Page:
Edinburgh World Heritage - Writers Museum


Writers Museum

The Writers' Museum, also known as Lady Stair’s House, has a rich and varied history. Connected with many famous historical figures, it was saved from demolition in the 1890s.


1622 The house is built by Sir William Gray of Pittendrum.
1719 Elizabeth, Dowager Countess of Stair, buys the building and the close and house take on her name.
1800s The house gradually falls into disrepair and is divided into many separate apartements.
1893 Lord Rosebery, a distant relative of Sir William Gray, buys the house and the architect George Shaw Aitken is commissioned to restore the building.
1907 The house was gifted to the city for use as a museum.

The carved stone plaque

Over the door is a plaque carved with the date 1622 and the initials of Sir William Gray and his wife Geida Smith. Above the doorway are the words, “Fear the Lord and depart from evil”.

The fireplace

The main room on the first floor has an impressive fireplace from the original building.

The turret

This was added during the restoration of the building in the 1890s, at a time when a style of architecture called ‘Scottish baronial’ was very fashionable.

Sir William Gray was a very successful merchant, and able to afford to build a house for himself and his family in the city’s Lawnmarket. The house was located down one of the hundreds of narrow passageways known as closes.

Gray gained great influence and wealth during the early 1600s. However, his luck was not to last...

During the Civil Wars Gray was fined and imprisoned for corresponding with the Scottish Royalist James Graham, the 1st Marquis of Montrose. A further ordeal occurred in 1645 when his daughter died of the plague in the old house.

The traumatic events of the 1640s were to hasten Gray’s death, which took place in 1648. Gray’s widow, Geida, survived him and continued to live in the house for many years.

Eventually the close leading to the house became known as Lady Gray’s Close in her honour. It kept that name until the 1700s when Lady Stair moved into the house, and the close was re-named after her.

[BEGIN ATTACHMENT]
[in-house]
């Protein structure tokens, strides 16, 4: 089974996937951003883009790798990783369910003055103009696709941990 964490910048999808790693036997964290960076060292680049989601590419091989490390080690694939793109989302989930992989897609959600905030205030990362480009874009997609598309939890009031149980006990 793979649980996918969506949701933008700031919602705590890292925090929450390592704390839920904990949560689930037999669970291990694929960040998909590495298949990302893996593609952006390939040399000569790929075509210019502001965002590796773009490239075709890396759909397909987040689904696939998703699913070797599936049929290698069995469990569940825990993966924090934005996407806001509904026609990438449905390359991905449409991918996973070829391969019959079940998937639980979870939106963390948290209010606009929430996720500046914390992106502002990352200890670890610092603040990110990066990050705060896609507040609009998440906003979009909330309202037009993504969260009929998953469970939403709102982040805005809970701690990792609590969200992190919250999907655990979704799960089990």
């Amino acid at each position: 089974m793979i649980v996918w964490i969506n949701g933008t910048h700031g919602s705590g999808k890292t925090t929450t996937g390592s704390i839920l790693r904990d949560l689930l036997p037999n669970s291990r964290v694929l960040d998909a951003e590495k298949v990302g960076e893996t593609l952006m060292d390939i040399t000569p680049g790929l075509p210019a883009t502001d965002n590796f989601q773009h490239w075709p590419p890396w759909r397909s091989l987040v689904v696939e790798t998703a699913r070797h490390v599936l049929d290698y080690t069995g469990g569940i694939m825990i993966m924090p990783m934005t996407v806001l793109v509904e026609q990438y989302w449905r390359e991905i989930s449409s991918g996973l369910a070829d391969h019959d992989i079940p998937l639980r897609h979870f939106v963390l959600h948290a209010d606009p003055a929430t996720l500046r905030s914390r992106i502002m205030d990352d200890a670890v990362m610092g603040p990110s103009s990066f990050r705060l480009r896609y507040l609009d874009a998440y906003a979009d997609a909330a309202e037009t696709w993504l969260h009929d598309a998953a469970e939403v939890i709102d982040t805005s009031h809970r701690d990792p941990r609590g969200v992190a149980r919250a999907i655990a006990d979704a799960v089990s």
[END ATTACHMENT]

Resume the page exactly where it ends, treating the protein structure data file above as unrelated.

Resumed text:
By the 1890s, Lady Stair’s House was in very bad condition, and was ready for demolition. It was saved in 1893 when the house was bought by Lord Rosebery, a direct descendant of Sir William Gray.  The restoration was carried out by George Shaw Aitken from 1895 to 1897 in an imaginative re-working of early 17th century Scots architecture.

The restoration saved the building, but in the process it was altered greatly. Much of the house was in an unsafe condition, and the demolition of the north, south and west wings was seen as unavoidable.

Traces of Gray’s original house can still be seen. The lower part of the stair tower with has a carved door piece. Note the lintel dated 1622 and carved with the initials of Gray and his wife Geida Smith.  A stone stair with steps of uneven height is also thought to date from the original building.

Following the restoration, Archibald Primrose gifted the building to the city for use as a municipal museum.

The Writers Museum is open to the public: Monday - Saturday 10am -5pm
Admission free.


Listen to city guides and interviews, browse the image galleries and watch the stunning time lapse videos.


Visit our learning site to download lesson plan, browse resources and find out about our schools programme.


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5 Bakehouse Close, 146 Canongate, Edinburgh EH8 8DD. T: 0131 220 7720. E: info@ewht.org.uk
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